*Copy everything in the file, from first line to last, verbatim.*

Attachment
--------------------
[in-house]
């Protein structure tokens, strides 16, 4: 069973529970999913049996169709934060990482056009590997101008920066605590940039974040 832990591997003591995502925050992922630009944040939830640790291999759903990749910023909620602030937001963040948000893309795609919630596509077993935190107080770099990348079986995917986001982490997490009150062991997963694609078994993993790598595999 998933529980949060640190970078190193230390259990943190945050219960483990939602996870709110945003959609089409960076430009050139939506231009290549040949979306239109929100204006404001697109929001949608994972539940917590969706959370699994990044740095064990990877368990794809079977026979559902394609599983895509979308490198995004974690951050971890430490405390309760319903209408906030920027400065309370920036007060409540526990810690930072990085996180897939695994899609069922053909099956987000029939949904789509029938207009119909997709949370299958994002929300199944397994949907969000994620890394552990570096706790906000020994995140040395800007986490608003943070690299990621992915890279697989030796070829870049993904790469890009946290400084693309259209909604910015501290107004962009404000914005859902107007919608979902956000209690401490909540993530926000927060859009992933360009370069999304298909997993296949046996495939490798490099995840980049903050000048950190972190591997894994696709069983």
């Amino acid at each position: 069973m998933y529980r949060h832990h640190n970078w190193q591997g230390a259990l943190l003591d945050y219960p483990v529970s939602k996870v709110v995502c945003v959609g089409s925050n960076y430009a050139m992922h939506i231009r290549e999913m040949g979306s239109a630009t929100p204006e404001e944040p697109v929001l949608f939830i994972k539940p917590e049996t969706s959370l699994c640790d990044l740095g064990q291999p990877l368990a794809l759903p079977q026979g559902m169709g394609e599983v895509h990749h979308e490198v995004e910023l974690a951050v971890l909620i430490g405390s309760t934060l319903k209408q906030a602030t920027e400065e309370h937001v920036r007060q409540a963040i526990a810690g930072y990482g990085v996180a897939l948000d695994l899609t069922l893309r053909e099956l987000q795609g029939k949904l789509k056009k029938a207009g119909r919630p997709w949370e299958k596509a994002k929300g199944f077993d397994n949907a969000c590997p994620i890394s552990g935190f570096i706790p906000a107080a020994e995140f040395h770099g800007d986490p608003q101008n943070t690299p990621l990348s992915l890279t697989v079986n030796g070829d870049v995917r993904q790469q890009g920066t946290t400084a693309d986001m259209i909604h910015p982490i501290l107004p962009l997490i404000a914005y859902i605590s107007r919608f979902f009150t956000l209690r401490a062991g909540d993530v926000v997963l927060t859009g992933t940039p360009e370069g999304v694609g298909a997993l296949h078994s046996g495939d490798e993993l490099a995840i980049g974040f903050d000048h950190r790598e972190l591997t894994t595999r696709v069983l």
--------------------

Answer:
[in-house]
């Protein structure tokens, strides 16, 4: 069973529970999913049996169709934060990482056009590997101008920066605590940039974040 832990591997003591995502925050992922630009944040939830640790291999759903990749910023909620602030937001963040948000893309795609919630596509077993935190107080770099990348079986995917986001982490997490009150062991997963694609078994993993790598595999 998933529980949060640190970078190193230390259990943190945050219960483990939602996870709110945003959609089409960076430009050139939506231009290549040949979306239109929100204006404001697109929001949608994972539940917590969706959370699994990044740095064990990877368990794809079977026979559902394609599983895509979308490198995004974690951050971890430490405390309760319903209408906030920027400065309370920036007060409540526990810690930072990085996180897939695994899609069922053909099956987000029939949904789509029938207009119909997709949370299958994002929300199944397994949907969000994620890394552990570096706790906000020994995140040395800007986490608003943070690299990621992915890279697989030796070829870049993904790469890009946290400084693309259209909604910015501290107004962009404000914005859902107007919608979902956000209690401490909540993530926000927060859009992933360009370069999304298909997993296949046996495939490798490099995840980049903050000048950190972190591997894994696709069983």
């Amino acid at each position: 069973m998933y529980r949060h832990h640190n970078w190193q591997g230390a259990l943190l003591d945050y219960p483990v529970s939602k996870v709110v995502c945003v959609g089409s925050n960076y430009a050139m992922h939506i231009r290549e999913m040949g979306s239109a630009t929100p204006e404001e944040p697109v929001l949608f939830i994972k539940p917590e049996t969706s959370l699994c640790d990044l740095g064990q291999p990877l368990a794809l759903p079977q026979g559902m169709g394609e599983v895509h990749h979308e490198v995004e910023l974690a951050v971890l909620i430490g405390s309760t934060l319903k209408q906030a602030t920027e400065e309370h937001v920036r007060q409540a963040i526990a810690g930072y990482g990085v996180a897939l948000d695994l899609t069922l893309r053909e099956l987000q795609g029939k949904l789509k056009k029938a207009g119909r919630p997709w949370e299958k596509a994002k929300g199944f077993d397994n949907a969000c590997p994620i890394s552990g935190f570096i706790p906000a107080a020994e995140f040395h770099g800007d986490p608003q101008n943070t690299p990621l990348s992915l890279t697989v079986n030796g070829d870049v995917r993904q790469q890009g920066t946290t400084a693309d986001m259209i909604h910015p982490i501290l107004p962009l997490i404000a914005y859902i605590s107007r919608f979902f009150t956000l209690r401490a062991g909540d993530v926000v997963l927060t859009g992933t940039p360009e370069g999304v694609g298909a997993l296949h078994s046996g495939d490798e993993l490099a995840i980049g974040f903050d000048h950190r790598e972190l591997t894994t595999r696709v069983l």